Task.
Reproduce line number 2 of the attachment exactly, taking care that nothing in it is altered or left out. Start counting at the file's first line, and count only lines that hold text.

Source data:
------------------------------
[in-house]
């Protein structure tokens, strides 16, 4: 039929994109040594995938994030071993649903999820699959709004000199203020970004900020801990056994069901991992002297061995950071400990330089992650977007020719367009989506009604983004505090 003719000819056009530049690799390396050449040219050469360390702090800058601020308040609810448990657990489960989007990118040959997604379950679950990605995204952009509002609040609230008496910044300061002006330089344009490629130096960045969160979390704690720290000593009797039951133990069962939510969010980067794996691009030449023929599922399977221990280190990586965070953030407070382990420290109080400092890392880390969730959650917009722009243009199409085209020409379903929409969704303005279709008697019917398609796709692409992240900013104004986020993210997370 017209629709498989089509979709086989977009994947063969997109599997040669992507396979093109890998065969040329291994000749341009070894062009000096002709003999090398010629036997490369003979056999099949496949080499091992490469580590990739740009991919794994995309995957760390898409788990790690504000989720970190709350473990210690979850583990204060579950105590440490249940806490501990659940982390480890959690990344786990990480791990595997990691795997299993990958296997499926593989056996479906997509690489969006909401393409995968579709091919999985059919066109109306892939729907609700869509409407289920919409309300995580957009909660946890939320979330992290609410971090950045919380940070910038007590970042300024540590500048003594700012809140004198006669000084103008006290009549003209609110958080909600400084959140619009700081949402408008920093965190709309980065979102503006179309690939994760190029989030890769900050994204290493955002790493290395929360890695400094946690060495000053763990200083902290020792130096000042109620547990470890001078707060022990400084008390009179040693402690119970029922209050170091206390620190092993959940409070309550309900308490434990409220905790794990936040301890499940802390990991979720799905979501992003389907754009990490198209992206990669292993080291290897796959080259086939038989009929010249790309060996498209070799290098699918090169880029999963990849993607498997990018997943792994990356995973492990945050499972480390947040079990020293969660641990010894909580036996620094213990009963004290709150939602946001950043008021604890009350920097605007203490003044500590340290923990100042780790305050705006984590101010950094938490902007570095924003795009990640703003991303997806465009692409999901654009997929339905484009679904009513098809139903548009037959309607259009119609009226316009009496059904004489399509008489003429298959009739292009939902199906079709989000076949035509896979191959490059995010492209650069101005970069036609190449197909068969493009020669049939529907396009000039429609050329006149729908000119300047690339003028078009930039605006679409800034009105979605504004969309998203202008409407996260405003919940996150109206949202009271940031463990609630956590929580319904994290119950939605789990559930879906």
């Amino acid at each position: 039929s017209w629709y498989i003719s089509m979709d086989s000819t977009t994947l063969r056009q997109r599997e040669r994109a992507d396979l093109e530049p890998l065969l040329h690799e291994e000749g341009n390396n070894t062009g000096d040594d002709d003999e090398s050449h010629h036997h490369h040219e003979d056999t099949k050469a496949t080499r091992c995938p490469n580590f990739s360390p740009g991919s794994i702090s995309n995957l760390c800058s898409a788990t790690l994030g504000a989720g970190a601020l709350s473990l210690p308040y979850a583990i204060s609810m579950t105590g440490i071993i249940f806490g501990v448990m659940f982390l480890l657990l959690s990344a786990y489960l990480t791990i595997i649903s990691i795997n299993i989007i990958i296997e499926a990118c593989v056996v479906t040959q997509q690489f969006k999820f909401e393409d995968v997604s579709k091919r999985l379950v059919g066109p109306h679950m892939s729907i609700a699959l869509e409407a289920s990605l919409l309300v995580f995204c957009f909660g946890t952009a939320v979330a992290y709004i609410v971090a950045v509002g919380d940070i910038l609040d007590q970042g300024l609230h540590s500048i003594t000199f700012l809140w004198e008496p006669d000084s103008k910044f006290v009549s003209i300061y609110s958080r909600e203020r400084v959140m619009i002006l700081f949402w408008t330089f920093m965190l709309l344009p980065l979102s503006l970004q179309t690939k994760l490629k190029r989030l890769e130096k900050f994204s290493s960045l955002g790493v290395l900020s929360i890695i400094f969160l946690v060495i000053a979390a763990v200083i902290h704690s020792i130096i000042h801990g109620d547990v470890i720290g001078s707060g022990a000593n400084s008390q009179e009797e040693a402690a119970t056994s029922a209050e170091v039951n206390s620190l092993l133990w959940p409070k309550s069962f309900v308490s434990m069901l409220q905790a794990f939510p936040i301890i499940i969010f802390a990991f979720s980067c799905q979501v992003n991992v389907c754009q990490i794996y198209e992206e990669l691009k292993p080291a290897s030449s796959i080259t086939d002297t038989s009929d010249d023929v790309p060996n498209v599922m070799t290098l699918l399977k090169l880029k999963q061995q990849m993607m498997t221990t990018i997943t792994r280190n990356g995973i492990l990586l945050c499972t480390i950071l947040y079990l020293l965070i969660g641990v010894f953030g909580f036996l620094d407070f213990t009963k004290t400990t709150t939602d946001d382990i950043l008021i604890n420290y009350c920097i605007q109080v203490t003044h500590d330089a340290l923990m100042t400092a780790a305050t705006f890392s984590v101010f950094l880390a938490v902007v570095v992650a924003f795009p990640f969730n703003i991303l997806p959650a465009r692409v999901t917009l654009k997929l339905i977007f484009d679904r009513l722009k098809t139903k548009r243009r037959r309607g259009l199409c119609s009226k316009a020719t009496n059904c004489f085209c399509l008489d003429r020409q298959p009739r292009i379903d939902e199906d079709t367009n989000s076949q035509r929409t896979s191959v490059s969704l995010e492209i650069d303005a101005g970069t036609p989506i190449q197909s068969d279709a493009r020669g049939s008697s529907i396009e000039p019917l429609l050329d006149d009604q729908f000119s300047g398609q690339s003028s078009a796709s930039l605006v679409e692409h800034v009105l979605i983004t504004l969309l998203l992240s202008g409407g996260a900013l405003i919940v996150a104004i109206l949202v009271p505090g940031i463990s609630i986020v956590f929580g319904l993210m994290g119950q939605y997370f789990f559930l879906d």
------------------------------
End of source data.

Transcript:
């Protein structure tokens, strides 16, 4: 039929994109040594995938994030071993649903999820699959709004000199203020970004900020801990056994069901991992002297061995950071400990330089992650977007020719367009989506009604983004505090 003719000819056009530049690799390396050449040219050469360390702090800058601020308040609810448990657990489960989007990118040959997604379950679950990605995204952009509002609040609230008496910044300061002006330089344009490629130096960045969160979390704690720290000593009797039951133990069962939510969010980067794996691009030449023929599922399977221990280190990586965070953030407070382990420290109080400092890392880390969730959650917009722009243009199409085209020409379903929409969704303005279709008697019917398609796709692409992240900013104004986020993210997370 017209629709498989089509979709086989977009994947063969997109599997040669992507396979093109890998065969040329291994000749341009070894062009000096002709003999090398010629036997490369003979056999099949496949080499091992490469580590990739740009991919794994995309995957760390898409788990790690504000989720970190709350473990210690979850583990204060579950105590440490249940806490501990659940982390480890959690990344786990990480791990595997990691795997299993990958296997499926593989056996479906997509690489969006909401393409995968579709091919999985059919066109109306892939729907609700869509409407289920919409309300995580957009909660946890939320979330992290609410971090950045919380940070910038007590970042300024540590500048003594700012809140004198006669000084103008006290009549003209609110958080909600400084959140619009700081949402408008920093965190709309980065979102503006179309690939994760190029989030890769900050994204290493955002790493290395929360890695400094946690060495000053763990200083902290020792130096000042109620547990470890001078707060022990400084008390009179040693402690119970029922209050170091206390620190092993959940409070309550309900308490434990409220905790794990936040301890499940802390990991979720799905979501992003389907754009990490198209992206990669292993080291290897796959080259086939038989009929010249790309060996498209070799290098699918090169880029999963990849993607498997990018997943792994990356995973492990945050499972480390947040079990020293969660641990010894909580036996620094213990009963004290709150939602946001950043008021604890009350920097605007203490003044500590340290923990100042780790305050705006984590101010950094938490902007570095924003795009990640703003991303997806465009692409999901654009997929339905484009679904009513098809139903548009037959309607259009119609009226316009009496059904004489399509008489003429298959009739292009939902199906079709989000076949035509896979191959490059995010492209650069101005970069036609190449197909068969493009020669049939529907396009000039429609050329006149729908000119300047690339003028078009930039605006679409800034009105979605504004969309998203202008409407996260405003919940996150109206949202009271940031463990609630956590929580319904994290119950939605789990559930879906």